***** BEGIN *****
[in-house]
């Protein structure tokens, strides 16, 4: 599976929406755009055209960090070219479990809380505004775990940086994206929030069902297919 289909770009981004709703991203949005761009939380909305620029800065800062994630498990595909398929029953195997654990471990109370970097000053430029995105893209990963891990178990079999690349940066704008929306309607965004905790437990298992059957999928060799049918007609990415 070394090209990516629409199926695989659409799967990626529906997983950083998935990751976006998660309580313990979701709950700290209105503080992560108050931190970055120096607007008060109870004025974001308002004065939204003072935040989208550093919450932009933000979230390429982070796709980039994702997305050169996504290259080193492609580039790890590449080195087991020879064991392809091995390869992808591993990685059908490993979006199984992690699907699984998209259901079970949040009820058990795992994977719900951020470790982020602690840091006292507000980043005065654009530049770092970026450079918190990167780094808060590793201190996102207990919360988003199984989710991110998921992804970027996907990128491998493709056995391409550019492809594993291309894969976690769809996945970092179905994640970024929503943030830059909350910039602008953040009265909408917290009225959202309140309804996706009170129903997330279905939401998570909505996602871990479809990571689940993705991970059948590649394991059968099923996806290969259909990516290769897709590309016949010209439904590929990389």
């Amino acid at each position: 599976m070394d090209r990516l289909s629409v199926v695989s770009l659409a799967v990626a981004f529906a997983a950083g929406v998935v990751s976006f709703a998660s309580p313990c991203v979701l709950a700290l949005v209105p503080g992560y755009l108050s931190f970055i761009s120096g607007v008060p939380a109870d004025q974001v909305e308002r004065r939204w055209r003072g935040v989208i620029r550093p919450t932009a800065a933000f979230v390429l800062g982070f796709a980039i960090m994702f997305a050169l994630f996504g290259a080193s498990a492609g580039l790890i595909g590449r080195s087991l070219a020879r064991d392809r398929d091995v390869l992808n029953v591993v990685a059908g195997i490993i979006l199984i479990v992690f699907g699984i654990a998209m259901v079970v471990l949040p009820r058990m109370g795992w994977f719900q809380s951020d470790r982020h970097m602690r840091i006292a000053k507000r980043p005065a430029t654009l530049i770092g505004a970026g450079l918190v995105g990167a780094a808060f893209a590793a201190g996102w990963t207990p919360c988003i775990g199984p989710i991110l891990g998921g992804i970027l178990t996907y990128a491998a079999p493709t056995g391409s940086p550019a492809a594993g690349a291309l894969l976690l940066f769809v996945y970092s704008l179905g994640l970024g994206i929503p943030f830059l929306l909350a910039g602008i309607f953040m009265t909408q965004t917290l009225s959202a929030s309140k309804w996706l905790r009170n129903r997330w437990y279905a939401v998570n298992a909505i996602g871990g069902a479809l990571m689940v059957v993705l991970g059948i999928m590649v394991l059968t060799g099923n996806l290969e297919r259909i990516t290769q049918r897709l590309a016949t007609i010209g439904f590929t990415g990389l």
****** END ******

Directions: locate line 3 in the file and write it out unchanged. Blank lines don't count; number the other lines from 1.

């Amino acid at each position: 599976m070394d090209r990516l289909s629409v199926v695989s770009l659409a799967v990626a981004f529906a997983a950083g929406v998935v990751s976006f709703a998660s309580p313990c991203v979701l709950a700290l949005v209105p503080g992560y755009l108050s931190f970055i761009s120096g607007v008060p939380a109870d004025q974001v909305e308002r004065r939204w055209r003072g935040v989208i620029r550093p919450t932009a800065a933000f979230v390429l800062g982070f796709a980039i960090m994702f997305a050169l994630f996504g290259a080193s498990a492609g580039l790890i595909g590449r080195s087991l070219a020879r064991d392809r398929d091995v390869l992808n029953v591993v990685a059908g195997i490993i979006l199984i479990v992690f699907g699984i654990a998209m259901v079970v471990l949040p009820r058990m109370g795992w994977f719900q809380s951020d470790r982020h970097m602690r840091i006292a000053k507000r980043p005065a430029t654009l530049i770092g505004a970026g450079l918190v995105g990167a780094a808060f893209a590793a201190g996102w990963t207990p919360c988003i775990g199984p989710i991110l891990g998921g992804i970027l178990t996907y990128a491998a079999p493709t056995g391409s940086p550019a492809a594993g690349a291309l894969l976690l940066f769809v996945y970092s704008l179905g994640l970024g994206i929503p943030f830059l929306l909350a910039g602008i309607f953040m009265t909408q965004t917290l009225s959202a929030s309140k309804w996706l905790r009170n129903r997330w437990y279905a939401v998570n298992a909505i996602g871990g069902a479809l990571m689940v059957v993705l991970g059948i999928m590649v394991l059968t060799g099923n996806l290969e297919r259909i990516t290769q049918r897709l590309a016949t007609i010209g439904f590929t990415g990389l």